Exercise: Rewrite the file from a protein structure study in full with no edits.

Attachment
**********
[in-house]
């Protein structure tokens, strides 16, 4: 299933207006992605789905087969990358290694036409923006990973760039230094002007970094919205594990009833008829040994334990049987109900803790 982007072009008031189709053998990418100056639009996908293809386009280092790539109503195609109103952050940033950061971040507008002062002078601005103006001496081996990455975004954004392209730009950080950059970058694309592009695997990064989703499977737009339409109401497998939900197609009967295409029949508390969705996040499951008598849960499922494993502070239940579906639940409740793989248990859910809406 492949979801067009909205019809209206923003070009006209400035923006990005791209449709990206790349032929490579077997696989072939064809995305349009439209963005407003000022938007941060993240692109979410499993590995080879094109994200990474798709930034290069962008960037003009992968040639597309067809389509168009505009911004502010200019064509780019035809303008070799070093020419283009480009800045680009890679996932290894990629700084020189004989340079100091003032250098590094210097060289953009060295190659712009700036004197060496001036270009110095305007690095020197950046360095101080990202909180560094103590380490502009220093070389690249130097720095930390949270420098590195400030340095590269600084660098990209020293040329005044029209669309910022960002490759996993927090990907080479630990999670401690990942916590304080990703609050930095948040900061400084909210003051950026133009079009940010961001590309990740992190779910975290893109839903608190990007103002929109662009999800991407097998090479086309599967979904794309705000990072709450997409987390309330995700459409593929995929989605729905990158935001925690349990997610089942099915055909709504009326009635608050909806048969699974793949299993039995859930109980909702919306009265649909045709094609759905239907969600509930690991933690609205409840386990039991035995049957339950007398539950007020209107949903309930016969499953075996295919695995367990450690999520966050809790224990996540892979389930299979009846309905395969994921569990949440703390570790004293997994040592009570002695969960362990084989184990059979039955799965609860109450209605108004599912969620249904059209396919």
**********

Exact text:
[in-house]
């Protein structure tokens, strides 16, 4: 299933207006992605789905087969990358290694036409923006990973760039230094002007970094919205594990009833008829040994334990049987109900803790 982007072009008031189709053998990418100056639009996908293809386009280092790539109503195609109103952050940033950061971040507008002062002078601005103006001496081996990455975004954004392209730009950080950059970058694309592009695997990064989703499977737009339409109401497998939900197609009967295409029949508390969705996040499951008598849960499922494993502070239940579906639940409740793989248990859910809406 492949979801067009909205019809209206923003070009006209400035923006990005791209449709990206790349032929490579077997696989072939064809995305349009439209963005407003000022938007941060993240692109979410499993590995080879094109994200990474798709930034290069962008960037003009992968040639597309067809389509168009505009911004502010200019064509780019035809303008070799070093020419283009480009800045680009890679996932290894990629700084020189004989340079100091003032250098590094210097060289953009060295190659712009700036004197060496001036270009110095305007690095020197950046360095101080990202909180560094103590380490502009220093070389690249130097720095930390949270420098590195400030340095590269600084660098990209020293040329005044029209669309910022960002490759996993927090990907080479630990999670401690990942916590304080990703609050930095948040900061400084909210003051950026133009079009940010961001590309990740992190779910975290893109839903608190990007103002929109662009999800991407097998090479086309599967979904794309705000990072709450997409987390309330995700459409593929995929989605729905990158935001925690349990997610089942099915055909709504009326009635608050909806048969699974793949299993039995859930109980909702919306009265649909045709094609759905239907969600509930690991933690609205409840386990039991035995049957339950007398539950007020209107949903309930016969499953075996295919695995367990450690999520966050809790224990996540892979389930299979009846309905395969994921569990949440703390570790004293997994040592009570002695969960362990084989184990059979039955799965609860109450209605108004599912969620249904059209396919």